Buffet (Bacchanal, Las Vegas): This was my plate only from the seafood section. Tasty, succulent and fresh, no wonder the seafood section has the longest queue.
Weeks before I was due for this trip, I had a slight inkling of what to do or eat in my trip. From what to buy at the three different factory outlet stores to the places to dine. That includes Old Fisherman’s Grotto at Old Fisherman Wharf, Monterey. A seafood, steak and pasta restaurant that is highly decorated with accolades and awards, their award winning Clam Chowder is a must try. In addition, this restaurant boasts a stunning harbor view, offering diners an unique dining experience. Do not be surprised if you were to walk into the restaurant filled with Singaporean tourists. With a 50-year legacy, this restaurant seems to be the best choice for tour agencies.
Original ‘Monterey Style’ Clam Chowder (Clam Bowl): Old Fisherman’s Grotto is the originators of the world renowned chowder. If that does not convince you enough, the restaurant’s dish is also named the Best Clam Chowder in Monterey County this year. Available in three serving options, the clam bowl serves a generous portion that is enough for 2-3 of us. And indeed, this is the best clam chowder that I’ve tasted. Creamy, rich in flavour and exceptional in taste, a hearty bowl of clam chowder definitely warms my soul, and tummy!
Original ‘Monterey Style’ Clam Chowder (Sourdough Bread Bowl): The only difference is in the serving bowl, yet this might appeal more to the males. The relationship between bread and soup cannot be explained and it is poison to diners who do not know the limits to their appetite. The soft sourdough bread goes remarkably well with the chowder and tempts patrons to overeat. Baked Abalone: Succulent, cheesy, nothing can go wrong with this dish. However, if you really want to get a taste of Monterey Bay’s fresh seafood, order crustaceans instead.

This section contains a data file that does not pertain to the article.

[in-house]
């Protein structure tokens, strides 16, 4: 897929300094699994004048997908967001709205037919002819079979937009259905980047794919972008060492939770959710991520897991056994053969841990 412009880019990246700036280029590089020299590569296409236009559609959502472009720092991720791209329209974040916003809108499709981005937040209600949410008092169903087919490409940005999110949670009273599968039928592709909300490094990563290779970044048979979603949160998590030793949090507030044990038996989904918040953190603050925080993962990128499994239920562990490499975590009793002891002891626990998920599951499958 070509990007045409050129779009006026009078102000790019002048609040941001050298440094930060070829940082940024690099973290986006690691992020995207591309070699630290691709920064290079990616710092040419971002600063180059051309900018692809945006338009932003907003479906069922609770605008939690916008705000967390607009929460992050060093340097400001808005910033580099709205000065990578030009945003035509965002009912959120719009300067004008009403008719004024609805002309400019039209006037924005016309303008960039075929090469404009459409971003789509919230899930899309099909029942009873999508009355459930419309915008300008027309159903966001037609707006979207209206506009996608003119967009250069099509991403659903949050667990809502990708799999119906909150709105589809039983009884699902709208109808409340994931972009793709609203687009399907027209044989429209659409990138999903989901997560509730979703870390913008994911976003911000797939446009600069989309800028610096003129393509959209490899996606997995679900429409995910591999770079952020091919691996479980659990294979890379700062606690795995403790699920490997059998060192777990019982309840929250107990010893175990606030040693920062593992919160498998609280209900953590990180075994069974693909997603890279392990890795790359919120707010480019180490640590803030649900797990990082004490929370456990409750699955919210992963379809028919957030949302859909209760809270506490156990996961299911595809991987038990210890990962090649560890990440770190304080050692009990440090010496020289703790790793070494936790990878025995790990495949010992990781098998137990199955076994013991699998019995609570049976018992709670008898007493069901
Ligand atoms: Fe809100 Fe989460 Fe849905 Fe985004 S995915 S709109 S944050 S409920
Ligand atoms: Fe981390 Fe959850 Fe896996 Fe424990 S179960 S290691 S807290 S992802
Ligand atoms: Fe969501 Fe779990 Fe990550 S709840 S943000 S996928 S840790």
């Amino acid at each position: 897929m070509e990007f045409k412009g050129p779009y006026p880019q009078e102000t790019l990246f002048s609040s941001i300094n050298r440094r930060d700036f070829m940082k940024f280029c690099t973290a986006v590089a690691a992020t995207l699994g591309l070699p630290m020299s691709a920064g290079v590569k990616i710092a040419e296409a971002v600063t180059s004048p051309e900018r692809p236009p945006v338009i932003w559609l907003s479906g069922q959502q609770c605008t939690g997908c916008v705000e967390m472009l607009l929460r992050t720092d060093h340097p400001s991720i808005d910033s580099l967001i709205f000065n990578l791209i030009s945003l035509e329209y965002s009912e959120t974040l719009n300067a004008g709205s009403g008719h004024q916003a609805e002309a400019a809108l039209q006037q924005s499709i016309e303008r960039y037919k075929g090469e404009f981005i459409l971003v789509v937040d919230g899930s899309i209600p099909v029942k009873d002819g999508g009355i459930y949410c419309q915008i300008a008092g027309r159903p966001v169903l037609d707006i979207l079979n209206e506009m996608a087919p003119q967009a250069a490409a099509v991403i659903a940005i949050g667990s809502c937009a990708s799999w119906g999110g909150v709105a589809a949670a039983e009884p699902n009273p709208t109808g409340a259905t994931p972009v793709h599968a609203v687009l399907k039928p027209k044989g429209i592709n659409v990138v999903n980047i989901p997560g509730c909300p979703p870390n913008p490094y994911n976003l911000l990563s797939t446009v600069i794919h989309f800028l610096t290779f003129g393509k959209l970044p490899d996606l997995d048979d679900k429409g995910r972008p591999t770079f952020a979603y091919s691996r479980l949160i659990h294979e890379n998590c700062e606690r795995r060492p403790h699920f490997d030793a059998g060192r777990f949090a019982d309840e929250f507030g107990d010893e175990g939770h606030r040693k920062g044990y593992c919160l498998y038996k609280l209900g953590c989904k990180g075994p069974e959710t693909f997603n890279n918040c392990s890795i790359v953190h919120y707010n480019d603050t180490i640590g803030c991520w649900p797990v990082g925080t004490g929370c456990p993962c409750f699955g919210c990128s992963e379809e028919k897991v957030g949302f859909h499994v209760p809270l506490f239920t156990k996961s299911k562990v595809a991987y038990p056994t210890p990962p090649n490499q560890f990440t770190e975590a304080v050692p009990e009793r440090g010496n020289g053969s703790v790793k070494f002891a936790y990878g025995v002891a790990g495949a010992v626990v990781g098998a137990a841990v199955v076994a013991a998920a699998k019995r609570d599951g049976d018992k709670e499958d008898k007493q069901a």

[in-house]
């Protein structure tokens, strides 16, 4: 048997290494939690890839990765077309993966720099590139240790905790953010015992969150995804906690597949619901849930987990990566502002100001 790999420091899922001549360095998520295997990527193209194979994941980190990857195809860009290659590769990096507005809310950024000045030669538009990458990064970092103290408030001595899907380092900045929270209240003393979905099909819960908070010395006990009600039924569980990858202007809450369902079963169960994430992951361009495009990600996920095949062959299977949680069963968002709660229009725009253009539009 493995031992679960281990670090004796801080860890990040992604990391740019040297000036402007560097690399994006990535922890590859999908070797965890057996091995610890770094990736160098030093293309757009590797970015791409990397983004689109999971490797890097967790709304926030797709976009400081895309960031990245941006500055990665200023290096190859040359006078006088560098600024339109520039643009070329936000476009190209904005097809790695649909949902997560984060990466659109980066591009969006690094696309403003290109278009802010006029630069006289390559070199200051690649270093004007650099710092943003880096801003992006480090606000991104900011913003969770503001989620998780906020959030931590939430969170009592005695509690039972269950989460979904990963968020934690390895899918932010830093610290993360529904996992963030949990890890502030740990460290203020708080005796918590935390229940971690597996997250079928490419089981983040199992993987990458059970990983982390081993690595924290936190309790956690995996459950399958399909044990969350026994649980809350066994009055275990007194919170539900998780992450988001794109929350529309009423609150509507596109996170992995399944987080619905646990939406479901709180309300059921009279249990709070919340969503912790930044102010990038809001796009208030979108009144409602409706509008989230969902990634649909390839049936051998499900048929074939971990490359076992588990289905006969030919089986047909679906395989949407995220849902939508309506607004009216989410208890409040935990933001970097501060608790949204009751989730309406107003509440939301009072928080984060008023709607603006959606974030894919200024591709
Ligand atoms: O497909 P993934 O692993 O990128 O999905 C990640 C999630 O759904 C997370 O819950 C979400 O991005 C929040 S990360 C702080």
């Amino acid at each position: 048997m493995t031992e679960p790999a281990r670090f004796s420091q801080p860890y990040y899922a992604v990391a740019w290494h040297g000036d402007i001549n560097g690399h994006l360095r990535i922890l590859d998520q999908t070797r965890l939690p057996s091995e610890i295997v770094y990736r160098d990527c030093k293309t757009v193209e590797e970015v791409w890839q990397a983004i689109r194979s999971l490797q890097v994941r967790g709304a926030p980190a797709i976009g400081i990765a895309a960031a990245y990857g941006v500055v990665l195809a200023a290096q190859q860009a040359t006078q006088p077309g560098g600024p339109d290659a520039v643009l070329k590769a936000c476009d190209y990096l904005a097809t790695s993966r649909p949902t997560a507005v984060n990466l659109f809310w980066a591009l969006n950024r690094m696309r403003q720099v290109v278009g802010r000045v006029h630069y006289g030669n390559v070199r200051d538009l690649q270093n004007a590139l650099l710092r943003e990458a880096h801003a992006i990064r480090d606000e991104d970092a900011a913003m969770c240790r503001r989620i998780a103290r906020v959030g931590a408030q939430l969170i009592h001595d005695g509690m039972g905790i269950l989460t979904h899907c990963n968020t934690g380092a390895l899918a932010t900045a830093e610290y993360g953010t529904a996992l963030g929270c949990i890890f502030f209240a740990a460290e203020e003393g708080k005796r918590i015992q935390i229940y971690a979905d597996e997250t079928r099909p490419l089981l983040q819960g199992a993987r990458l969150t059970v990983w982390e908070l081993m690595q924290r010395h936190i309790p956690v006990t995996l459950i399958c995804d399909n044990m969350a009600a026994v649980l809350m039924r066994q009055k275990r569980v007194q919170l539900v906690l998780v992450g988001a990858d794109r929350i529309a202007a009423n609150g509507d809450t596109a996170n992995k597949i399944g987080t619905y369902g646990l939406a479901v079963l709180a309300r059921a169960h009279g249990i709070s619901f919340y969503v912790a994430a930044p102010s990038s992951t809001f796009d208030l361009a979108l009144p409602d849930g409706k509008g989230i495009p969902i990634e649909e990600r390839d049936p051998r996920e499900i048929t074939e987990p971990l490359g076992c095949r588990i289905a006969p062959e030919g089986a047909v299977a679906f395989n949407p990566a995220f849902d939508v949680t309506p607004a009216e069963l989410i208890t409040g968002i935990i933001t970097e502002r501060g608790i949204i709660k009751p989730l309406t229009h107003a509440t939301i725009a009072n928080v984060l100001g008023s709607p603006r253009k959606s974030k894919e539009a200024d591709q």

Half Dungeness Crab with Calamari: Where do i start for this dish? The golden brown calamari or the bright orange dungeness crab. Crab lovers will be pleased to prise open the shell and dig out the meat using their bare fingers. Abundant crab meat that makes flower crabs and mud crabs pale in comparison, it is cooked perfectly and tastes delectably fresh and sweet. Not to forget, the accompanying drawn butter gives the crab a lifting fragrance. Calamari is not over done, crunchy and well-seasoned.
Baked Half Lobster: Do not be fooled by the small piece of meat that this half lobster has to offer on its tail. Look carefully, and you will notice the gargantuan pincer. Cracked open, it reveals a generous piece of fresh juicy pincer meat that does not stick to the shell. With a squeeze of lemon and a dab of drawn butter, my tastebuds are good to go.